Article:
Nurse Practitioners are competent and caring clinicians. Their value added advance practice nursing (APN) dimensions maximize their scope of contribution for care impacts. The Canadian Nurses Association (CNA) highlights four valued competencies that NPs anchor their roles within. These domains are based upon NP depth, breadth and range of nursing knowledge, theory and research. These advanced competencies enhance their clinical experience predominately, as well as other non-clinical dimensions of practice. The domains of clinical, research, leadership, and consultation/ collaboration competencies are core pillars strengthening NP practice [9]. Nurse Practitioner competencies build upon their expertise as Registered Nurses (RNs), with expanded practice dimensions previously associated with medicine to merge within the NP role [10]. Nurse Practitioner educational entry to practice expectations has shifted from baccalaureate to graduate/masters preparation in Canada. In the United States, the expectation is a Doctorate of Nursing Practice (DNP) by 2015 [11].

6. Ontario NP Landscape

As of March 2012, 2,259 NPs are registered to practice in Ontario [12]. Four (4) NP Specialties exist within the RN Extended class (RNEC).

The title Nurse Practitioner is protected. Of these specialties, the NP-Primary Health Care (PHC) has the largest numbers (1,632), followed by the NP–Adults (441) and then NP – Pediatrics (200). The final specialty, NP–Anesthesia has graduated two classes and registration is underway presently in Ontario. The number of NPs in Ontario has doubled from 1,344 to 2,777 between 2007 and 2011 [13]. This reflects increased provincial investment in NPs, however, they still account for only 1% of all Registered Nurses (RNs) in the province [10]. In 2012, 1,874 NP were on the job in Ontario compared to 729 in 2007. More than half of NPs work in community practice [14]. The CNO practice standards for NPs are generalized to all specialties and delineate the controlled acts and competencies authorized for NPs [10].

A paradigm shift regarding the divide traditionally associated with practice settings is narrowing with the alignment of the NP specialties in all geographical practice settings [1].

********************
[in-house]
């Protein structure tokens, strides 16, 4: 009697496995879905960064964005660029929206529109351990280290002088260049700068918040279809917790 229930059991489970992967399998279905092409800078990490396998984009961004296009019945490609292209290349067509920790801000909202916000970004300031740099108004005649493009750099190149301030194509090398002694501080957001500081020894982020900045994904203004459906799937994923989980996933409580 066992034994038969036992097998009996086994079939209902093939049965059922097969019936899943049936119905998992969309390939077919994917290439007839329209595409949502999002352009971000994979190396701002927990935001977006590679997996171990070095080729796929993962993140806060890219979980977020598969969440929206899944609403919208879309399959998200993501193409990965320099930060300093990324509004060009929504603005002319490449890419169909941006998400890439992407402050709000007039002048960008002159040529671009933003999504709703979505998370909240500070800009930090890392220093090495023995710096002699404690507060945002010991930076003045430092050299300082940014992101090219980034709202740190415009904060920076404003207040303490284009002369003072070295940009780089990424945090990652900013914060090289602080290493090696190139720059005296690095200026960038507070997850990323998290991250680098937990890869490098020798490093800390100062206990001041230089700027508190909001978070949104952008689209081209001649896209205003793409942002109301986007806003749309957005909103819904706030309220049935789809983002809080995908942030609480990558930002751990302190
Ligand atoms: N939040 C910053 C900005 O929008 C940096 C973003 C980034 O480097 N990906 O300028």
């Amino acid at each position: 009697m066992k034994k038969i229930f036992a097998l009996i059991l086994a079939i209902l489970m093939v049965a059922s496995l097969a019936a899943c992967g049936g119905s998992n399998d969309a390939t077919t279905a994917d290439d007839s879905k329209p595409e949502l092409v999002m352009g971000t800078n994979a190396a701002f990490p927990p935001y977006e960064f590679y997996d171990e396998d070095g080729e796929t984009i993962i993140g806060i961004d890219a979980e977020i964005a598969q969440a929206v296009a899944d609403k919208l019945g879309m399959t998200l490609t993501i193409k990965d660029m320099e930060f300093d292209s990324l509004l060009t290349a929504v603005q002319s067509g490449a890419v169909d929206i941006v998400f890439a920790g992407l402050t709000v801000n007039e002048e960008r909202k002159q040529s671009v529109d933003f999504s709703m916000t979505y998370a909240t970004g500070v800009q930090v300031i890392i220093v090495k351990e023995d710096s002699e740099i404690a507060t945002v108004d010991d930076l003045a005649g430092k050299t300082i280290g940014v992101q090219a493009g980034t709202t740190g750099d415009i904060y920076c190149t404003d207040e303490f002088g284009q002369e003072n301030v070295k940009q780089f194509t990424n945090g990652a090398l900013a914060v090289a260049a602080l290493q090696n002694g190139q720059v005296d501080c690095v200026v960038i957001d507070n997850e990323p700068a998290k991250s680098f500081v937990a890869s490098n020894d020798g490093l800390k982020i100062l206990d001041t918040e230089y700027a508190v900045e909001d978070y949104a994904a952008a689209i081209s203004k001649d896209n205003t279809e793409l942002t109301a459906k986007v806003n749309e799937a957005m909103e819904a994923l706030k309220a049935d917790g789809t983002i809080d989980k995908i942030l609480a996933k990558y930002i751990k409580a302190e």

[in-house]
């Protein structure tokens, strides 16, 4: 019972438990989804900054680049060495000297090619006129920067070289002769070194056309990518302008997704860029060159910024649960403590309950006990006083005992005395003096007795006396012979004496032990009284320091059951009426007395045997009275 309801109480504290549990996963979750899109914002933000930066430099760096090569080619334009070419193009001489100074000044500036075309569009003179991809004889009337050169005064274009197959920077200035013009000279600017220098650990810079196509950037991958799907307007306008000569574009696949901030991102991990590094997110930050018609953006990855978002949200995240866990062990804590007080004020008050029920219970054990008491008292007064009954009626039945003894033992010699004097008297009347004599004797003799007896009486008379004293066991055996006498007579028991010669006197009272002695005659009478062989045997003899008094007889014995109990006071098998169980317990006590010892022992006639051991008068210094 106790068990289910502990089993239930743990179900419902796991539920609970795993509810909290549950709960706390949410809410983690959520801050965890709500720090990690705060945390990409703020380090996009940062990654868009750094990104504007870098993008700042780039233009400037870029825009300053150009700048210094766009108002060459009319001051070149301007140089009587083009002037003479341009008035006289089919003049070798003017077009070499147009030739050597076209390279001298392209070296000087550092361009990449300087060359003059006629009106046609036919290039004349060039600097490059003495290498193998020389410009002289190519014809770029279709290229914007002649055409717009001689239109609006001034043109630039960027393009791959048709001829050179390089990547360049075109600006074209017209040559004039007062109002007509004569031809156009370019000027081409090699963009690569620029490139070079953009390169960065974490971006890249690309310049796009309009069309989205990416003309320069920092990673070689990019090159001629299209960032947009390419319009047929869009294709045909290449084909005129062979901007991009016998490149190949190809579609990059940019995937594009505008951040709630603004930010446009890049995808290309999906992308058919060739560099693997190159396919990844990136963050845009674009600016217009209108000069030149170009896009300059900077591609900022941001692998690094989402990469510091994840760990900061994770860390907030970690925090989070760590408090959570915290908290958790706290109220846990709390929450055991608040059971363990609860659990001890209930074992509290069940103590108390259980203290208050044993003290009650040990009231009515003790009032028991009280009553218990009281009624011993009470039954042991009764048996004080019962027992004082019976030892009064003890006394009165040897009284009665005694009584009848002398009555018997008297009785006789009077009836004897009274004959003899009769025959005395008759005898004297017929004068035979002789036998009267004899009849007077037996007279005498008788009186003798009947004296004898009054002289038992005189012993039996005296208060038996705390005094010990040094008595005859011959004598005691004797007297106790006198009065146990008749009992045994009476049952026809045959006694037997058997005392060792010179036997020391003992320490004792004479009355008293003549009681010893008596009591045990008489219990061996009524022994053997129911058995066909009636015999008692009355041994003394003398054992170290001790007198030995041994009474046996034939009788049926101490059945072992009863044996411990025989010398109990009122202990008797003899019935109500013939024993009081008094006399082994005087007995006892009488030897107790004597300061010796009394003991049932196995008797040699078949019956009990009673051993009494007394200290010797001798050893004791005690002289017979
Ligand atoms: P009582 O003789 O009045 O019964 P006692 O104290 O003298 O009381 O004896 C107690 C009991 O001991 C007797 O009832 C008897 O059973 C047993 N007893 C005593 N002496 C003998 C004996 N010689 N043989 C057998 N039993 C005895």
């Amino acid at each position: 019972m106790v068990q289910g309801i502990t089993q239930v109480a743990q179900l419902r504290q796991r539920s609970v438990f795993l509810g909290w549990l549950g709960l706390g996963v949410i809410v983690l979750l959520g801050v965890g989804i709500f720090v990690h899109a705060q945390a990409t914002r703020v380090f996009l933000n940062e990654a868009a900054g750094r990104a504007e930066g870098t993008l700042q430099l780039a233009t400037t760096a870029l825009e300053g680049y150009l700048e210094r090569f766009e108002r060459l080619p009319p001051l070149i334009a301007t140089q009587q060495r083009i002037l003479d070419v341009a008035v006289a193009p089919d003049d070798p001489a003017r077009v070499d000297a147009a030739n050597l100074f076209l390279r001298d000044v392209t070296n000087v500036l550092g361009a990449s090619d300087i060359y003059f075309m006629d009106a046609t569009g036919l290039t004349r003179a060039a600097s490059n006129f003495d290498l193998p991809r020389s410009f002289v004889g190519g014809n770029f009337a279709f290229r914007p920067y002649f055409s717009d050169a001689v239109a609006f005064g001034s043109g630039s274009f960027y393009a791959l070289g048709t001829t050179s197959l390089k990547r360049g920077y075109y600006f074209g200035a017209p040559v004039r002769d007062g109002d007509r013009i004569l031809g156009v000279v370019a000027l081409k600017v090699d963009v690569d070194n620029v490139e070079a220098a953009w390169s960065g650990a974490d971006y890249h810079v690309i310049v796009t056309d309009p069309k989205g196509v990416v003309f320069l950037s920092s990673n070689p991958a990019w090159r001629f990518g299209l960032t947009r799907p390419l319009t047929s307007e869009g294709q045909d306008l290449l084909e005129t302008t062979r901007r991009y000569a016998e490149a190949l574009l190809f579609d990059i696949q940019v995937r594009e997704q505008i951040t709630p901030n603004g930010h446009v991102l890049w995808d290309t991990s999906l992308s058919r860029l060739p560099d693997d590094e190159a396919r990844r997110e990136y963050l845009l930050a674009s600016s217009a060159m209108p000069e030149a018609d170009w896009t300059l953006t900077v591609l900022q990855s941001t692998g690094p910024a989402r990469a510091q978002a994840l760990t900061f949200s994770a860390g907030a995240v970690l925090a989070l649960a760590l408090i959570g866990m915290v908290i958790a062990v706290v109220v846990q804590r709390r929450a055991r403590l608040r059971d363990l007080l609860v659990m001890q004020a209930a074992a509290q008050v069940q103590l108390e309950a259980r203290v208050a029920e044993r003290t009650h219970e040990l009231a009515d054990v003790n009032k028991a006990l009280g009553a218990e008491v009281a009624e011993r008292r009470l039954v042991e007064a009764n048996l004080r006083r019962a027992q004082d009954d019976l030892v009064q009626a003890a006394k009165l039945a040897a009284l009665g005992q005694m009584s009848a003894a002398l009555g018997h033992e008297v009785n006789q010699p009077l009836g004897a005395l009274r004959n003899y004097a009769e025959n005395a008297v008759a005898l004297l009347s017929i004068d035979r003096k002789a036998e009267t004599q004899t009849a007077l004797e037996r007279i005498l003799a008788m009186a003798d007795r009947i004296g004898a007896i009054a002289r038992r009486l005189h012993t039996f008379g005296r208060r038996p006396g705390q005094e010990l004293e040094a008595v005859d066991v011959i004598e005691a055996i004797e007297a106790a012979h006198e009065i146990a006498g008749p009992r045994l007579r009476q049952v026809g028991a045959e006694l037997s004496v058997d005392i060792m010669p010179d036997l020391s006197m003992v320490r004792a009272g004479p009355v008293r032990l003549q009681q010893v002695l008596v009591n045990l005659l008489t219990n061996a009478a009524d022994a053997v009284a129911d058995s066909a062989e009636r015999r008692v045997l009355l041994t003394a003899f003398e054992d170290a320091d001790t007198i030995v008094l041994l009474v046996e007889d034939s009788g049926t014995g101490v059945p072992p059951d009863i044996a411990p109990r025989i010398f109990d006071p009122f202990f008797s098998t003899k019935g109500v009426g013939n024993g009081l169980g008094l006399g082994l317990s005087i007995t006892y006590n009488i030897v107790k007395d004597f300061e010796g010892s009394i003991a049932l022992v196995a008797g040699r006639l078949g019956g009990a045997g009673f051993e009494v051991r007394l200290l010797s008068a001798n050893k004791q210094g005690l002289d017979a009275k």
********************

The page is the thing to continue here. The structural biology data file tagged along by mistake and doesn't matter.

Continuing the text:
The notion that NP PHCs can only practice in communities, and NP Adult or NP Pediatrics are only authorized to practice in hospitals is diluting. Nurse Practitioner knowledge as generalists or specialists can be portable, transferrable and responsive to care needs of a variety of patients in diverse settings. Professional self- regulation as NPs and matching competence and confidence for care delivery accountabilities is the expectation.

7. Authorized Controlled Acts for NPs

In Ontario NPs are authorized by regulation to perform seven controlled acts.

These include 1) communicating a diagnosis; 2) performing a procedure below the level of the dermis, 3) insertion into a body orifice, 4) application of prescribed energy, 5) setting or casting, 6) administration of a substance by injection or inhalation and lastly 7) prescribing, dispensing or compounding drugs [10]. Federal approval for prescribing Controlled Drugs and Substances is granted in early 2013. Provincial regulations for NP prescribing authorization are underway. They are essential for acute and chronic pain and symptom management across all care settings [10].

8. Ontario’s Senior Health Care Strategy

The Action Plan for Health Care in Ontario has changed how it funds hospitals. The historical global funding is shifting to funding based on the volume of patients seen and on the quality of services delivered. The recently launched Ontario Seniors Care Strategy targets helping seniors to stay healthy and live longer with supports to optimize independence [5,15].